This indie designer is exposing her legal battle with Zara over allegedly stolen designs

Los Angeles-based clothing and accessories designer Tuesday Bassen is at odds with Zara over the alleged theft of her designs. Tuesday night, Bassen posted an excerpt of Zara’s response to a cease-and-desist notice her attorney sent the giant corporate fashion house alongside comparative images of the pins and patches in question.

Soon, the hashtag #SupportTuesdayBassen surfaced on social media with her followers tweeting at Zara and bombarding the fashion house’s Instagram account with hundreds of comments. But as others pointed out on Wednesday, this is hardly the first time Zara has been accused of blatantly ripping off young, lesser-known designers.

Get consent, kids.

No, I’m not talking about consent for like kissing and stuff, although you should always get consent for that. No, no, today I’m going to be talking about something different. Something along the lines of good ol’ copyright.

I’ve noticed that, in the Miraculous Ladybug fandom at least, comic dubbing is becoming very popular. I’m pretty sure at least a hundred (maybe more) of you follow me just because you saw one of my dubs at one time or another. I know there are others who have been doing it longer than me and some who are newer. Some of us are popular, some of us not so much. Some did it as a one-off, some do it regularly. Some people don’t even dub–they just take the comics and add music to them and put them on youtube.

Regardless of which categories you fall under, if you have or plan to make a dub of someone’s written or illustrated works, or make something that includes someone’s written or illustrated works (like an AMV w/ artwork) –whether it be in this fandom or another–this applies to you

So pay attention.

For the sake of conciseness, I will only be mentioning comics but this applies ANY works, original or fanmade, that do not belong to you. Written, illustrated, music…This includes fanmade covers of the Miraculous Ladybug theme too, btw.


I don’t care if you are “shy” or “anxious” to ask. That’s not gonna fly in court. If you’re too shy to ask for permission then you’re definitely too shy for the attention you could potentially receive for you dub. Worst case scenario, the artist says no. Fine. Deal with it. Move on.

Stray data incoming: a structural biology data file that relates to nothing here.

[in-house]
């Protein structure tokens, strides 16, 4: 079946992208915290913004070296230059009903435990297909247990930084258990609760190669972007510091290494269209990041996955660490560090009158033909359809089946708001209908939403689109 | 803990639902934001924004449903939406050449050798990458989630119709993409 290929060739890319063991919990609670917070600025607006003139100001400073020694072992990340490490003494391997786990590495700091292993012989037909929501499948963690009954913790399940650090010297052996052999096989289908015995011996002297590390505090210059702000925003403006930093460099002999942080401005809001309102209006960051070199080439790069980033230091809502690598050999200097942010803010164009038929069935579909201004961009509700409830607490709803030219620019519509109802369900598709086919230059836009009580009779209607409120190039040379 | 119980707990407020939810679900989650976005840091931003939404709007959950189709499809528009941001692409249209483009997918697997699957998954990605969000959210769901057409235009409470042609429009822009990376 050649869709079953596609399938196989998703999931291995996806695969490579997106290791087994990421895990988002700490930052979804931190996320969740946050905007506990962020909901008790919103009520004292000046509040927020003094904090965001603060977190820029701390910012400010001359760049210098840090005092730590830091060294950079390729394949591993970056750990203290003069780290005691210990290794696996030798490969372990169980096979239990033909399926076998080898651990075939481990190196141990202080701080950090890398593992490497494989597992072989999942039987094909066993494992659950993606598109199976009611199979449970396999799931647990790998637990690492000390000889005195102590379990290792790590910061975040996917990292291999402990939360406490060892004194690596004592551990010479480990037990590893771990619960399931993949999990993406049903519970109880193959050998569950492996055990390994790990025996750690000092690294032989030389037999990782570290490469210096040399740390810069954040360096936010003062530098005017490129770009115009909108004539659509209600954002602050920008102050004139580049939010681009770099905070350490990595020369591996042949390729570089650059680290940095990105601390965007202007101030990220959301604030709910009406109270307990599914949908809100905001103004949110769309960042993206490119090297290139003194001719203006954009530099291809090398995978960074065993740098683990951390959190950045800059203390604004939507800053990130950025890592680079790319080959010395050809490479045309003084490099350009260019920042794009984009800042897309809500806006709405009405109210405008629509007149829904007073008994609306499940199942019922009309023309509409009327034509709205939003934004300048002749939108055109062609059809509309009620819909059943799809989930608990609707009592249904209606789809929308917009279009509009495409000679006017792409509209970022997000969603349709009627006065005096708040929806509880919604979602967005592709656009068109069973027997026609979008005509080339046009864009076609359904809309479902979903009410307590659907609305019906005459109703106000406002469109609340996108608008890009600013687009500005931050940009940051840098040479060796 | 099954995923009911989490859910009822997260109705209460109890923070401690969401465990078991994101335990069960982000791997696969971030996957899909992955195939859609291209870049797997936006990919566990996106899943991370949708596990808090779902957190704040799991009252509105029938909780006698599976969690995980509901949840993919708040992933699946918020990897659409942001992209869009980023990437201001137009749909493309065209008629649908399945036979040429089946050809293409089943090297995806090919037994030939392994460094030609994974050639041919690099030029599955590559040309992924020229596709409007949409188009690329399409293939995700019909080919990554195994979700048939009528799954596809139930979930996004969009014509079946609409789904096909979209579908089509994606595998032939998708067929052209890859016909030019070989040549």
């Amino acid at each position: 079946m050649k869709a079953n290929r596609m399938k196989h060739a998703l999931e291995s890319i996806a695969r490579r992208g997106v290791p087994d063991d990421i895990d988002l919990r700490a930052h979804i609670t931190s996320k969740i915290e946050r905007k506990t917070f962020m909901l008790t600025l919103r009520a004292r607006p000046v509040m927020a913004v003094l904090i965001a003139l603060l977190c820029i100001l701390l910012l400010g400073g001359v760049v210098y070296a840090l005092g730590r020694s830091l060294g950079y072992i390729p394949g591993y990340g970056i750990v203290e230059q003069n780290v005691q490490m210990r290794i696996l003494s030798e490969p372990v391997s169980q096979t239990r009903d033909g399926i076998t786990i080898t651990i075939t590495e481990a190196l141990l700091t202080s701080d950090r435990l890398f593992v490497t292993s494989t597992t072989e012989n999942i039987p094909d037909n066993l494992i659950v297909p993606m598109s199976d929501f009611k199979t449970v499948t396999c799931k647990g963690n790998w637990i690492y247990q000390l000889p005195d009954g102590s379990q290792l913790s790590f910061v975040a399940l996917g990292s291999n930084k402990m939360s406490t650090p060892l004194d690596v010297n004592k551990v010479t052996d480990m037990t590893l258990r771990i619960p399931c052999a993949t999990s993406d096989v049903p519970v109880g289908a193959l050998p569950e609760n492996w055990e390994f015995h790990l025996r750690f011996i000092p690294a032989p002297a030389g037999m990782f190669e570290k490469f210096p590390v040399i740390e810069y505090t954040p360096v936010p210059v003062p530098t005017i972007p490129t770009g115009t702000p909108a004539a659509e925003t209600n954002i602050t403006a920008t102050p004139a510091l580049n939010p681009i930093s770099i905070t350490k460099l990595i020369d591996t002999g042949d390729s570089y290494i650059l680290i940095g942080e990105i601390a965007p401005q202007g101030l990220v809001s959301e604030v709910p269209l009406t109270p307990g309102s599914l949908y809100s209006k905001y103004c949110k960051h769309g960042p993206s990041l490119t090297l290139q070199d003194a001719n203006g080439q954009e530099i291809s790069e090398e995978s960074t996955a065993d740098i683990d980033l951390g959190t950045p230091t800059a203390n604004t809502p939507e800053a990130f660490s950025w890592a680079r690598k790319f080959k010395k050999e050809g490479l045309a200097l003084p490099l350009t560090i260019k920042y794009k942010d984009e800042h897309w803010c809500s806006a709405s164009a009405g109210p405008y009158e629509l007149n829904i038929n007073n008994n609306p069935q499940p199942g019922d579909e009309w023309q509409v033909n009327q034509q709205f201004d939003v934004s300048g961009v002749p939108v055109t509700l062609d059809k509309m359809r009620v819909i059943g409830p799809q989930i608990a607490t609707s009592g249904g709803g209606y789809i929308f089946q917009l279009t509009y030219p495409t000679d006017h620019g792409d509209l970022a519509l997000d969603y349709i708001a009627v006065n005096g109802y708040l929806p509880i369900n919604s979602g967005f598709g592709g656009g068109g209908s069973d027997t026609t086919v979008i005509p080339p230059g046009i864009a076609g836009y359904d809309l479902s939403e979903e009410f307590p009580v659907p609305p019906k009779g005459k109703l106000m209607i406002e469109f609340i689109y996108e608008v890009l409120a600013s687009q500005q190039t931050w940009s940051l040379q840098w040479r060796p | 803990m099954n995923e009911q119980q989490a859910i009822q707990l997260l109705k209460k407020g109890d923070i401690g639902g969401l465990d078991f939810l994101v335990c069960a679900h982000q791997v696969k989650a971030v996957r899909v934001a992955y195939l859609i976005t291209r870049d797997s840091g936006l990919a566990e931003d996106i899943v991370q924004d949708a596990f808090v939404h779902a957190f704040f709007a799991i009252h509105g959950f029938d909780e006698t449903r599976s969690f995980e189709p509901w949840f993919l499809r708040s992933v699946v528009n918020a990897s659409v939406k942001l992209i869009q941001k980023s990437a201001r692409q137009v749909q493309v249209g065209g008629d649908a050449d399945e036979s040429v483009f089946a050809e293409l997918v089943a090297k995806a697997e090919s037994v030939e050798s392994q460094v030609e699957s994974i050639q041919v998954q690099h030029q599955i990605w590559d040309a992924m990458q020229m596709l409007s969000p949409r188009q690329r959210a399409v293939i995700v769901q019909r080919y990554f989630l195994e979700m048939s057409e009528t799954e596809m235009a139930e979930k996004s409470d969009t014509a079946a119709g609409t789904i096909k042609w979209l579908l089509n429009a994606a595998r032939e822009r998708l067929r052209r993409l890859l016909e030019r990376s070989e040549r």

And, seriously: ASK BEFORE YOU BEGIN PRODUCTION. You don’t wanna get halfway into the process only to find out the creator isn’t cool with you doing it. Plus, you can kinda put them in an awkward position (like, crap, they’ve already put effort into this…how can I say no?) and that’s just rude to do. Don’t be that asshole.

Why do you need to get consent?

…I really should not have to answer this. But since we have such a problem with art theft, I will. But personally, I think it all comes down to NOT BEING A JACKASS.

1. You have absolutely no right to dub/use the comic.

That’s right. You have no right. None. It doesn’t matter if the comic is fanart, it is the intellectual property of the artist. I don’t care if you REALLY REALLY WANNA DO IT!!!!!1 I don’t care if you’re “just a kid”. Posting a dub video with the artwork without prior consent from the artist is art theft. The artist may consent afterwards…or they may not. Either way, the fact you used their work without their permission made it art theft. If you think you can get around this by not posting the comic panels and just an audio version of it - you stole their story line. Still theft. 

2. What about fair use?!

Do you people even know what that means? There are a number of reasons that people like to claim fair use but actually can’t. Your dub of a persons comic is not:

  • Criticism & Commentary – you’re not criticizing the work. You’re not commentating on it or using it to commentate on something else.
  • Parody – you’re certainly not making fun of it! (What is Parody? See: SNL sketches.)
  • News reporting – it’s not newsworthy and this is not a news segment.
  • Scholarship and Research – UNLESS YOU WERE MAKING THIS FOR A SCHOOL PROJECT, it’s not academic. Even if it WAS a school project, you still do not have the right to put it up on youtube. (Ex: I did something with footage of The Garfield Show once for class. Jim Davis himself has expressed compliments after viewing my work - but I still have to get legal permission from Paws Inc to use it anywhere outside of class.)

There are a few other fair uses as well but they’re irrelevant in this instance because there’s no way anyone could even attempt to claim them.

3. But I credited them!

Yeah? And? That’s not consent. 

4. It’s just fanart.

Yeah… but it’s their art. Maybe not their characters but THEIR ART.

And GOD HELP YOU if you actually do something w/o their consent using their copyrighted works.

5. They can sue you.

Yep. You read that right. If you use an artist’s artwork without their permission, they can take you to court. It doesn’t matter how you did it, how old you are, where you are: they can file a lawsuit and your ass could end up in court. Ask yourself: do you really want to go to court over a comic dub?

Will they? Eh. Maybe. Maybe not. Depends on the person. Do you really want to risk it though?

And if you think you’re exempt because you’re not American: I got news for you. Tumblr, vimeo, youtube, etc…their servers are in the USA. Unless I am mistaken, that potentially puts this in the USA‘s jurisdiction.

See why this is important?

I understand that you might think that dubs are harmless. And, yeah, they’re relatively insignificant. But the fact of the matter is, you need legal permission to use everything in your videos and that includes artwork. AND sound effects and music, for that matter, but that’s not what this is about.

This isn’t a hard concept. Just ask for permission. It covers your ass. I live and breathe TCOM and trust me, YOU GOTTA ALWAYS COVER YOUR ASS. But most importantly, it shows you respect the artist/creator not only as an artist but as another human being.